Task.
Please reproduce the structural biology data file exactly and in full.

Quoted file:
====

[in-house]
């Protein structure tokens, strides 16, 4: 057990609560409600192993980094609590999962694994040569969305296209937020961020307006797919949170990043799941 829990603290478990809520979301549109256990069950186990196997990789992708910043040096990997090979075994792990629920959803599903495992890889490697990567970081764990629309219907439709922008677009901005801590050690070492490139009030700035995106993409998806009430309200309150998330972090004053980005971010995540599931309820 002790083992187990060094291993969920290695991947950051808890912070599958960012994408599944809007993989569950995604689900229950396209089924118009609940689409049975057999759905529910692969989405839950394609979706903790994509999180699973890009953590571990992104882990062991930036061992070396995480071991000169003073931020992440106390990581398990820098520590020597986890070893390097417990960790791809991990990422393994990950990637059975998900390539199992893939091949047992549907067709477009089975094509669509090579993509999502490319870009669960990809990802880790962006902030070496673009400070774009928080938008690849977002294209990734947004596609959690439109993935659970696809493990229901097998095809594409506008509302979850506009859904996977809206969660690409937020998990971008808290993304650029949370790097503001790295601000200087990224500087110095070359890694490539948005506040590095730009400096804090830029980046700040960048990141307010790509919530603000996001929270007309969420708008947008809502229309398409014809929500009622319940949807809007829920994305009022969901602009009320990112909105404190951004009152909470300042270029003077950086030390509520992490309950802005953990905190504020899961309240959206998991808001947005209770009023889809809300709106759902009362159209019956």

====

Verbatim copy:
[in-house]
């Protein structure tokens, strides 16, 4: 057990609560409600192993980094609590999962694994040569969305296209937020961020307006797919949170990043799941 829990603290478990809520979301549109256990069950186990196997990789992708910043040096990997090979075994792990629920959803599903495992890889490697990567970081764990629309219907439709922008677009901005801590050690070492490139009030700035995106993409998806009430309200309150998330972090004053980005971010995540599931309820 002790083992187990060094291993969920290695991947950051808890912070599958960012994408599944809007993989569950995604689900229950396209089924118009609940689409049975057999759905529910692969989405839950394609979706903790994509999180699973890009953590571990992104882990062991930036061992070396995480071991000169003073931020992440106390990581398990820098520590020597986890070893390097417990960790791809991990990422393994990950990637059975998900390539199992893939091949047992549907067709477009089975094509669509090579993509999502490319870009669960990809990802880790962006902030070496673009400070774009928080938008690849977002294209990734947004596609959690439109993935659970696809493990229901097998095809594409506008509302979850506009859904996977809206969660690409937020998990971008808290993304650029949370790097503001790295601000200087990224500087110095070359890694490539948005506040590095730009400096804090830029980046700040960048990141307010790509919530603000996001929270007309969420708008947008809502229309398409014809929500009622319940949807809007829920994305009022969901602009009320990112909105404190951004009152909470300042270029003077950086030390509520992490309950802005953990905190504020899961309240959206998991808001947005209770009023889809809300709106759902009362159209019956």